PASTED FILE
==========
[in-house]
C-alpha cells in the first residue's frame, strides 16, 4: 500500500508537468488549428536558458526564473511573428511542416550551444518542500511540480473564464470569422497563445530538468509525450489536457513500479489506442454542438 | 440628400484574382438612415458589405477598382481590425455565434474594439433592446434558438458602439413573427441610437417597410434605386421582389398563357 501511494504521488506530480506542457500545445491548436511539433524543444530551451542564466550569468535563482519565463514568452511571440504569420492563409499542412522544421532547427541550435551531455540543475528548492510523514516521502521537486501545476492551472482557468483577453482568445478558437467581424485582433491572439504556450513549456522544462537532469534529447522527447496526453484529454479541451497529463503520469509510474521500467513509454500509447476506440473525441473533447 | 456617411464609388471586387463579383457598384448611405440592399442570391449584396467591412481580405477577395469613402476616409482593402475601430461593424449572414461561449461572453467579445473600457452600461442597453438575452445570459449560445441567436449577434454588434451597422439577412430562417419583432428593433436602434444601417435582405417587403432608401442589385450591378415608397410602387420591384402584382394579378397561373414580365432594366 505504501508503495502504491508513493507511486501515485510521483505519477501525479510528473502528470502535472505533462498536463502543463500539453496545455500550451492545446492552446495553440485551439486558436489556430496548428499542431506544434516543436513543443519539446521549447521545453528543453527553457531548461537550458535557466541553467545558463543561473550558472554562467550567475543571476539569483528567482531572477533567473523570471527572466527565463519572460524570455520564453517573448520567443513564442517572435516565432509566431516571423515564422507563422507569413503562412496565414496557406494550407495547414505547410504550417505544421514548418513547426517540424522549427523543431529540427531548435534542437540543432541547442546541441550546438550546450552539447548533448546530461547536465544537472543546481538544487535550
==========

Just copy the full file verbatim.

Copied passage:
[in-house]
C-alpha cells in the first residue's frame, strides 16, 4: 500500500508537468488549428536558458526564473511573428511542416550551444518542500511540480473564464470569422497563445530538468509525450489536457513500479489506442454542438 | 440628400484574382438612415458589405477598382481590425455565434474594439433592446434558438458602439413573427441610437417597410434605386421582389398563357 501511494504521488506530480506542457500545445491548436511539433524543444530551451542564466550569468535563482519565463514568452511571440504569420492563409499542412522544421532547427541550435551531455540543475528548492510523514516521502521537486501545476492551472482557468483577453482568445478558437467581424485582433491572439504556450513549456522544462537532469534529447522527447496526453484529454479541451497529463503520469509510474521500467513509454500509447476506440473525441473533447 | 456617411464609388471586387463579383457598384448611405440592399442570391449584396467591412481580405477577395469613402476616409482593402475601430461593424449572414461561449461572453467579445473600457452600461442597453438575452445570459449560445441567436449577434454588434451597422439577412430562417419583432428593433436602434444601417435582405417587403432608401442589385450591378415608397410602387420591384402584382394579378397561373414580365432594366 505504501508503495502504491508513493507511486501515485510521483505519477501525479510528473502528470502535472505533462498536463502543463500539453496545455500550451492545446492552446495553440485551439486558436489556430496548428499542431506544434516543436513543443519539446521549447521545453528543453527553457531548461537550458535557466541553467545558463543561473550558472554562467550567475543571476539569483528567482531572477533567473523570471527572466527565463519572460524570455520564453517573448520567443513564442517572435516565432509566431516571423515564422507563422507569413503562412496565414496557406494550407495547414505547410504550417505544421514548418513547426517540424522549427523543431529540427531548435534542437540543432541547442546541441550546438550546450552539447548533448546530461547536465544537472543546481538544487535550